9 The 10,000 Foot View … The prevalence of AF is rapidly increasing Aging populationTrue increase in incidenceLifetime risk of AF at age 40 is 25%AF is a progressive disorderCardiac remodeling due to genetic factors, acquired disease, atrial fibrillation itselfUp to 25% of initially self-terminating AF will become chronic in 5 years, > 50% at 10 yearsAssociated with substantial risk of adverse outcomes beyond immediate symptomsStrokeCongestive heart failureDeathAssociated with substantial increase in health care costs and resource utilization
10 Therapeutic Approaches to Atrial Fibrillation AnticoagulationRate Control (ventricular response)PharmacologicCatheter modification/ablation of AV nodeRhythm ControlAntiarrhythmic suppressionCurative proceduresCatheter ablationSurgery (maze)
11 Thromboembolic prophylaxis Thromboembolic events do not just occur in permanent AFConsider treatment for all patients with AFClustering of events at the time of onset62% RR reduction with adjusted dose Warfarin22% RR reduction with Aspirin0.9% absolute risk increase of major haemorrhage with Warfarin
12 Risk Assessment Tools Do not apply to valvular heart disease Risk of thromboembolism depends on other risk factors in patients with AFVarious risk assessment tools availableThere are differences between CHAD2 and the tool favoured in the NICE guidelines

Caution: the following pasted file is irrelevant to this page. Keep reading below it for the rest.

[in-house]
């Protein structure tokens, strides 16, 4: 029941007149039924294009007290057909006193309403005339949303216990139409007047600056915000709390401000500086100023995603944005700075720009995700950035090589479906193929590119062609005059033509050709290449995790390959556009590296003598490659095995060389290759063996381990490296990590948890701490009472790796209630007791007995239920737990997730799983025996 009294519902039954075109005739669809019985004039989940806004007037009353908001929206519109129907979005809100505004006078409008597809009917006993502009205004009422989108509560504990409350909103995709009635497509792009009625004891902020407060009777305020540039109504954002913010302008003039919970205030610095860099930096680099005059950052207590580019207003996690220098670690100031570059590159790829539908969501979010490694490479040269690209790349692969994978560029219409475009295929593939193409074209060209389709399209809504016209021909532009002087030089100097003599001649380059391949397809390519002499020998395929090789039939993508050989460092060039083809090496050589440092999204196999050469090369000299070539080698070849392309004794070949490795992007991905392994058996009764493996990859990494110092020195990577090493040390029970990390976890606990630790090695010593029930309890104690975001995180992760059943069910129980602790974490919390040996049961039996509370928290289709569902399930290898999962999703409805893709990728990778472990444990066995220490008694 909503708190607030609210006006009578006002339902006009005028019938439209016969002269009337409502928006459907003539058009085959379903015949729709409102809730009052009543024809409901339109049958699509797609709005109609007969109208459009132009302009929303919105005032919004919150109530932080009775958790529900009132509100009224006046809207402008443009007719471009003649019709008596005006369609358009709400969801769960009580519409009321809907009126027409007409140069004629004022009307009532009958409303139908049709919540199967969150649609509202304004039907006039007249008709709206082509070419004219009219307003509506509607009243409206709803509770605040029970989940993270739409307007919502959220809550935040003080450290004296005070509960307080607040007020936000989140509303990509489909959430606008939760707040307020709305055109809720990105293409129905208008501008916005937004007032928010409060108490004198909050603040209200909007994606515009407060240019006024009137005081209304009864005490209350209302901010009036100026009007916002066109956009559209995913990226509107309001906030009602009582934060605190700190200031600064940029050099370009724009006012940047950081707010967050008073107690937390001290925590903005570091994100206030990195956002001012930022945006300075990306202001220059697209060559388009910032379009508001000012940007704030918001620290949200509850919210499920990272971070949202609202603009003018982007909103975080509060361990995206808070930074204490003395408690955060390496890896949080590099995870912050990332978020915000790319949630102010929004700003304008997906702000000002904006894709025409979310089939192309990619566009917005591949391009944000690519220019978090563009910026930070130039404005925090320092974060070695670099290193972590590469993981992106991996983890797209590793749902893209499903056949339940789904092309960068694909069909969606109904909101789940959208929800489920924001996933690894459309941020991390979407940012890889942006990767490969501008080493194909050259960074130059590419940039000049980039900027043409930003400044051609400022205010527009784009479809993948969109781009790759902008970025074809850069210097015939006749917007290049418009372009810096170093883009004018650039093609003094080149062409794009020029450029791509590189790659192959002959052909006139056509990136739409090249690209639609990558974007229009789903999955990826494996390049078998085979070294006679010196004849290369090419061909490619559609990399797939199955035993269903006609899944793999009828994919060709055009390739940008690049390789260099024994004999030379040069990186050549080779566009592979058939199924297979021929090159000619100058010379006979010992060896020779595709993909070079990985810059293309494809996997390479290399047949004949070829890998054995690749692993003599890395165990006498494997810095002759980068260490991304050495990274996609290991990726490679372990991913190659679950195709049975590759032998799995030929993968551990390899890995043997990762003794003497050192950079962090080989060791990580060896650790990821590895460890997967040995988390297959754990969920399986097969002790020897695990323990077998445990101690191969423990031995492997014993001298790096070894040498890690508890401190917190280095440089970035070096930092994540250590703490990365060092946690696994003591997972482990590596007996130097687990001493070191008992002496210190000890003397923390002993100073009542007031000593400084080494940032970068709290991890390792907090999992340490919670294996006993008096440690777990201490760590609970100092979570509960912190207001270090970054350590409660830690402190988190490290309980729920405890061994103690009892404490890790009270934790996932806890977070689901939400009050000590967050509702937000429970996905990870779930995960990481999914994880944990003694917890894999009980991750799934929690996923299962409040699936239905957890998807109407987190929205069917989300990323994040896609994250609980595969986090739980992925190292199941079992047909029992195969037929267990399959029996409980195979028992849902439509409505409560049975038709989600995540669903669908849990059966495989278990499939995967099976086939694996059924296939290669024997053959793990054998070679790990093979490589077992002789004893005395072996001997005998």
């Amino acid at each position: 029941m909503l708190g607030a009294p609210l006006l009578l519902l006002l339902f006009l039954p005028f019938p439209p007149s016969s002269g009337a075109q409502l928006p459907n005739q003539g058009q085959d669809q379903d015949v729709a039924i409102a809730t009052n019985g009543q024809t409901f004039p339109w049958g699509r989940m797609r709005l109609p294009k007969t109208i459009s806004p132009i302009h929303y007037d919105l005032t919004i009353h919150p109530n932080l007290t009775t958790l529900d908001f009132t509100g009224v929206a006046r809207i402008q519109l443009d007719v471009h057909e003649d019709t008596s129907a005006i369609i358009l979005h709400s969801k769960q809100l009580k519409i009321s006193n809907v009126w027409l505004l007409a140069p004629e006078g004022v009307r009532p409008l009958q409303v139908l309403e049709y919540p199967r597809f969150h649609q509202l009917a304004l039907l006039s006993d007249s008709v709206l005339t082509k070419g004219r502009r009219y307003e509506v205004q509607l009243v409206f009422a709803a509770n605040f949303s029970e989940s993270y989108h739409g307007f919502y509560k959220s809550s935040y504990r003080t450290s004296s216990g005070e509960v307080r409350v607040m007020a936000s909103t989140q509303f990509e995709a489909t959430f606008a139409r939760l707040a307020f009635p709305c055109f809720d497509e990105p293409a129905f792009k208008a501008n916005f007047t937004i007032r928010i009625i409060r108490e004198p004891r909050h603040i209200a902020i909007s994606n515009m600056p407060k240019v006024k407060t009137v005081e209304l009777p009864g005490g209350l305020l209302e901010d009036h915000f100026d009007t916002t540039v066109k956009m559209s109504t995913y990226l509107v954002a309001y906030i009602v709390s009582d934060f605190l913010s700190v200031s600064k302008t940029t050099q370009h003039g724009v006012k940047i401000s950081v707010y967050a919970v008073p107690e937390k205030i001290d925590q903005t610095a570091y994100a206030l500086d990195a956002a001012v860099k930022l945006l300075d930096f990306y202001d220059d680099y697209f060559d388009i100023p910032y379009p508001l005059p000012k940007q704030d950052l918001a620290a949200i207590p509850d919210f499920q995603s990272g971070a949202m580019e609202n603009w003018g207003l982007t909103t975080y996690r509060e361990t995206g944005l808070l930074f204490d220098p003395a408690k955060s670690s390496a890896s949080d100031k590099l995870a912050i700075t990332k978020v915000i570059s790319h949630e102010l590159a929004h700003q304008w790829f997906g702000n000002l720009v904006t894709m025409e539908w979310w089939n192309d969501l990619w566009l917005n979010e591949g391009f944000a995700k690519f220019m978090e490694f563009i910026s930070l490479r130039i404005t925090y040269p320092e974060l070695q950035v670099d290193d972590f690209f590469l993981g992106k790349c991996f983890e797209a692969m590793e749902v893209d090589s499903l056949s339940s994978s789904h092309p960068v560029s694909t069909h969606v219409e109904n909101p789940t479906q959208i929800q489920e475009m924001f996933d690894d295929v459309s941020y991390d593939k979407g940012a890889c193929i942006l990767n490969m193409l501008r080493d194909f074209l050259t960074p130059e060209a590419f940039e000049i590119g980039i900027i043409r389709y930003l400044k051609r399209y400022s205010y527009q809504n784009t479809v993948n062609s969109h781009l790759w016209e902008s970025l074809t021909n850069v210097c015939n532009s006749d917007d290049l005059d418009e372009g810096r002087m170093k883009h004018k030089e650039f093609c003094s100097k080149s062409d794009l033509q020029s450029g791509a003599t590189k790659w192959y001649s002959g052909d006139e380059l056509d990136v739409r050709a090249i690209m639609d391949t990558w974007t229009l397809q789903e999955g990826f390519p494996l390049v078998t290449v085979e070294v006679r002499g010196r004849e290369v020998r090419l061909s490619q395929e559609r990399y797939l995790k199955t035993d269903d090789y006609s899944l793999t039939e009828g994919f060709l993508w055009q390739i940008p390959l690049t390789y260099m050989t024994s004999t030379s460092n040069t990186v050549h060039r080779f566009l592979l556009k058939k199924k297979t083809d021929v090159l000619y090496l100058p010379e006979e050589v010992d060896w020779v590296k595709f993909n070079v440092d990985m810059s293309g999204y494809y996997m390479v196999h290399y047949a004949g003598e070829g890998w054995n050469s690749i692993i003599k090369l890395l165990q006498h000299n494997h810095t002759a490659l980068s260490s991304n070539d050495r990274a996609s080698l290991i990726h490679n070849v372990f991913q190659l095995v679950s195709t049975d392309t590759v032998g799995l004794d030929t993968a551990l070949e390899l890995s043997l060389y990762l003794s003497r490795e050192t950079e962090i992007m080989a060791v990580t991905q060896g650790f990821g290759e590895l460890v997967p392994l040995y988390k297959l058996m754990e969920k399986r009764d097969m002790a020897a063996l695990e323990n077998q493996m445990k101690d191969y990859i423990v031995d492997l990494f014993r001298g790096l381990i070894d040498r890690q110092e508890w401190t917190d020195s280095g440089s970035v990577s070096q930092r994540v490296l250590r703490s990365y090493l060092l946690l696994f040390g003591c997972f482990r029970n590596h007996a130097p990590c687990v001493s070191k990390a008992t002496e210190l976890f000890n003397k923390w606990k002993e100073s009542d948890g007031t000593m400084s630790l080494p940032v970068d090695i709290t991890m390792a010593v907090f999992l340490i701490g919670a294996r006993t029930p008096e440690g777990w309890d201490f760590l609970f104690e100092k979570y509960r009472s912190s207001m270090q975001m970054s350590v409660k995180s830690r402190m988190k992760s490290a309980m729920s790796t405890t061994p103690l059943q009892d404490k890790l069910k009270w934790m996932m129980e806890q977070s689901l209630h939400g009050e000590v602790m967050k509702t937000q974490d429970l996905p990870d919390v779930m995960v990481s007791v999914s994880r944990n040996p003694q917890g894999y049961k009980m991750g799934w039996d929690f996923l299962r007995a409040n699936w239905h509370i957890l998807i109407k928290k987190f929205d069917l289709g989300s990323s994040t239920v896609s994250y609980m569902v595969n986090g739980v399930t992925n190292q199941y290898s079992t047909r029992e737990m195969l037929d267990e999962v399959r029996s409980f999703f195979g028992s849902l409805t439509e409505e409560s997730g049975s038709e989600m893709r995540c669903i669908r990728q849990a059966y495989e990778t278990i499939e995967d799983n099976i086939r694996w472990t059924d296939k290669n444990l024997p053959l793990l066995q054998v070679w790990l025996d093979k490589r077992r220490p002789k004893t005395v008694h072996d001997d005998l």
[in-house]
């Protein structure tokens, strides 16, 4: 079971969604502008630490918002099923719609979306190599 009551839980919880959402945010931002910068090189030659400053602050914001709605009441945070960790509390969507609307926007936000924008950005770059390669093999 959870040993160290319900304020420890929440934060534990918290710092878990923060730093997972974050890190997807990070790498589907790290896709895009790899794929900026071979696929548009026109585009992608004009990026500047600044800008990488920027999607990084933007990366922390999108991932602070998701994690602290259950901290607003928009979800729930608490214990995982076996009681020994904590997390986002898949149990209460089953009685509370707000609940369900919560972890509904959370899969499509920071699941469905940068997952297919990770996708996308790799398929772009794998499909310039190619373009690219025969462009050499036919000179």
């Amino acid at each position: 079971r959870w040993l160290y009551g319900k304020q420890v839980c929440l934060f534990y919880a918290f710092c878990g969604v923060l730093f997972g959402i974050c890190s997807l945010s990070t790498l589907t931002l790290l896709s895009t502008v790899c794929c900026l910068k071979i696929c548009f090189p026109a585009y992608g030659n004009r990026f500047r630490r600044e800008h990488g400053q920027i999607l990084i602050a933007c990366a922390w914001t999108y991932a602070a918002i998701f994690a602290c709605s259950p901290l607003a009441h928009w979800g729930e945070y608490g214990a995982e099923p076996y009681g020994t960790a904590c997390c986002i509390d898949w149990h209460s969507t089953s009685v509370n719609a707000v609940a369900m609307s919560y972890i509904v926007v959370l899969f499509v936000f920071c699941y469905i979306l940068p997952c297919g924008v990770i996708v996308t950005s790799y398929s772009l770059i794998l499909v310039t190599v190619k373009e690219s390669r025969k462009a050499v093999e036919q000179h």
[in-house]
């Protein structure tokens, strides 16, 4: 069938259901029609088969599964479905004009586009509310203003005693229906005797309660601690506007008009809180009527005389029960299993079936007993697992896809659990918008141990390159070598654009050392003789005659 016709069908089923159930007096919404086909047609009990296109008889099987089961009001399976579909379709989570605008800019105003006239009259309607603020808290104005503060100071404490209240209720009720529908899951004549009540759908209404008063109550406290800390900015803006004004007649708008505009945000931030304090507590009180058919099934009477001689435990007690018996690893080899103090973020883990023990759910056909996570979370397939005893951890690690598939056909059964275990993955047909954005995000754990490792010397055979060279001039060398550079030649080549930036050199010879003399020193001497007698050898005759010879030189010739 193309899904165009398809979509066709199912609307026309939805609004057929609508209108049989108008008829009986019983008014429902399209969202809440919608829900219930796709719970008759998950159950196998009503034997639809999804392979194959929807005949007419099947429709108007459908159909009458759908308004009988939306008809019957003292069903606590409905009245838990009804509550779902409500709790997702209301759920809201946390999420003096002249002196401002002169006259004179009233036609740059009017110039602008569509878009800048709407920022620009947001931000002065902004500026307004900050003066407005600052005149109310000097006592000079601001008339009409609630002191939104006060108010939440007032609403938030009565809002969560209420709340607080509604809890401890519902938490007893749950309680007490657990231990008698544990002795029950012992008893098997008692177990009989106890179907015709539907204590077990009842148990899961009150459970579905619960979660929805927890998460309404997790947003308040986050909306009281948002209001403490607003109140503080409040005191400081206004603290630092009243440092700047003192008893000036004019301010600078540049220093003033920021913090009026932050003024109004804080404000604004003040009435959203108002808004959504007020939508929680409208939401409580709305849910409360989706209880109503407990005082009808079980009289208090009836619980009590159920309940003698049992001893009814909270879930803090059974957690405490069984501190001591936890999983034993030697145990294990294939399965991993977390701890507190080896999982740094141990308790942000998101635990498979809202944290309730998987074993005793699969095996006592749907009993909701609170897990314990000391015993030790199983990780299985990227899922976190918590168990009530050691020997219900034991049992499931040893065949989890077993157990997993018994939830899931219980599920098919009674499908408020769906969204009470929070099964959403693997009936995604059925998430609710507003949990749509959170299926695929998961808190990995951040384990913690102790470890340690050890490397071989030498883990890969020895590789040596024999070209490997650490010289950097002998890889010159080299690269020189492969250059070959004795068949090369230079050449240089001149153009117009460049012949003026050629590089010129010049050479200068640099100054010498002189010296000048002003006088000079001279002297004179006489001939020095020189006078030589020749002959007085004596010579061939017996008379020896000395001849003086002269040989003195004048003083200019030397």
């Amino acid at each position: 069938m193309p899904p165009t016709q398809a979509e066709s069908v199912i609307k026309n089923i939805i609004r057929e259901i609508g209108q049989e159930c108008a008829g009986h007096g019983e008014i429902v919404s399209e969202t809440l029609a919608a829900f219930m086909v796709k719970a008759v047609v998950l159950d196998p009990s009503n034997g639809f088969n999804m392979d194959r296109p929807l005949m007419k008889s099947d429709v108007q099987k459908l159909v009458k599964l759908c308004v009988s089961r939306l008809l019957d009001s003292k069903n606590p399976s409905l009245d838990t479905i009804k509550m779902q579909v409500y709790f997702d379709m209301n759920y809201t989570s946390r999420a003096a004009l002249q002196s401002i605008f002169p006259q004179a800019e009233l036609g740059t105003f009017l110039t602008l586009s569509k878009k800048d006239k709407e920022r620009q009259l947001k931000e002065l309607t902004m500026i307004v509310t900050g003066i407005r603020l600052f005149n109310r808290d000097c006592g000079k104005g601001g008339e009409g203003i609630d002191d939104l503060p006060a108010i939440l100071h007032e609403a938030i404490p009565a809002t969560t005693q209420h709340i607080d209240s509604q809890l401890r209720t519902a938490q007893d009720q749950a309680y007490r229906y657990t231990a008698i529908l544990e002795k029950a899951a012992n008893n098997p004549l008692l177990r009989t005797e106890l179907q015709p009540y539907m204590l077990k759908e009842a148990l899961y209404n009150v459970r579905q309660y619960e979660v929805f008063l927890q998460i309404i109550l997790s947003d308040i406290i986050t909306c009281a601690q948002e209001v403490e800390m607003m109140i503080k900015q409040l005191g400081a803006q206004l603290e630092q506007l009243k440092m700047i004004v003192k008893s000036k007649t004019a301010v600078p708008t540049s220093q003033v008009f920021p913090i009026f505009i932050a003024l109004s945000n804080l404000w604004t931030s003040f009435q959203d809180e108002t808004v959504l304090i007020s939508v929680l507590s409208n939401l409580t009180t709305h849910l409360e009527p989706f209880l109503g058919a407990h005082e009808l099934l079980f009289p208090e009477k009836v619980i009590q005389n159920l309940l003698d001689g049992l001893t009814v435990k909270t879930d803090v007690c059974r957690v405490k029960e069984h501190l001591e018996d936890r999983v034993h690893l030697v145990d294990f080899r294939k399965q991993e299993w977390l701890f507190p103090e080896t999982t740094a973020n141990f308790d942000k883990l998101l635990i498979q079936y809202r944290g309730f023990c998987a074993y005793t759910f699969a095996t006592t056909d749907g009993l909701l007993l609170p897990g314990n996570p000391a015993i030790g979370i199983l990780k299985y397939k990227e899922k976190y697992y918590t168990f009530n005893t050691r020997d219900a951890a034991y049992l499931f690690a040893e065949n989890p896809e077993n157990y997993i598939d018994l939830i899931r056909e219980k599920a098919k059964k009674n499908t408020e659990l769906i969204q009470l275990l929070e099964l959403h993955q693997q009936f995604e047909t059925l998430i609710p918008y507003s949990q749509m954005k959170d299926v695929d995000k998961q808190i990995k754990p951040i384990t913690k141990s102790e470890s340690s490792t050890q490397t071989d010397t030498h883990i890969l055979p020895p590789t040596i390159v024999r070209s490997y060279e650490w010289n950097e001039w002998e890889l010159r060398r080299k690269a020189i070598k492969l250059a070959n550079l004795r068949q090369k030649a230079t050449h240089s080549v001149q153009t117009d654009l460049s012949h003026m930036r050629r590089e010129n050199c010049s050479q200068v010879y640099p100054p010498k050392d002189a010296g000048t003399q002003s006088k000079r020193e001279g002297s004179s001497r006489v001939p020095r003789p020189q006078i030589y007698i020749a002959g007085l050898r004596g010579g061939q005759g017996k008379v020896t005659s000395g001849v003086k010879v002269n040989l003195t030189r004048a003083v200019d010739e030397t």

14 Therapeutic Approaches to Atrial Fibrillation AnticoagulationRate ControlPharmacologicCatheter modification/ablation of AV nodeRhythm ControlAntiarrhythmic suppressionCurative proceduresCatheter ablationSurgery (maze)
15 AF: Pharmacologic Rate Control DigitalisBeta BlockersCalcium Channel Blockers (verapamil, diltiazem)Amiodarone (in special settings)
16 Atrial Fibrillation: Rate Control Essential in all patientsPersistent tachycardia rates can induce cardiomyopathy and heart failureOccasional follow-up holter monitor to ascertain rate controlTarget: bpm restbpm with exercise
17 Adequate Rate Control AFFIRM RACE HOT CAFÉ Average HR of ≤80 beats/min at rest and either a maximum of ≤110 bpm during a 6-minute walk or an average of <100 bpm on 24-hour Holter monitoring, with the rate not exceeding 110% of maximum predicted age-adjusted exercise rate.RACEResting heart rate on a 12-lead ECG of ≤100 beats/minHOT CAFÉA heart rate of 70–90 beats/min on a resting 12-lead ECG and ≤140 beats/min during moderate exercise
18 Digoxin: some words of caution Oldest and most commonly prescribed drug for control of ventricular ratePredominant acute effect is mediated by the autonomic nervous systemAn important slowing effect of the AV node is mediated by enhanced vagal toneNot effective during periods of increased sympathetic toneNot effective in paroxysmal atrial fibrillation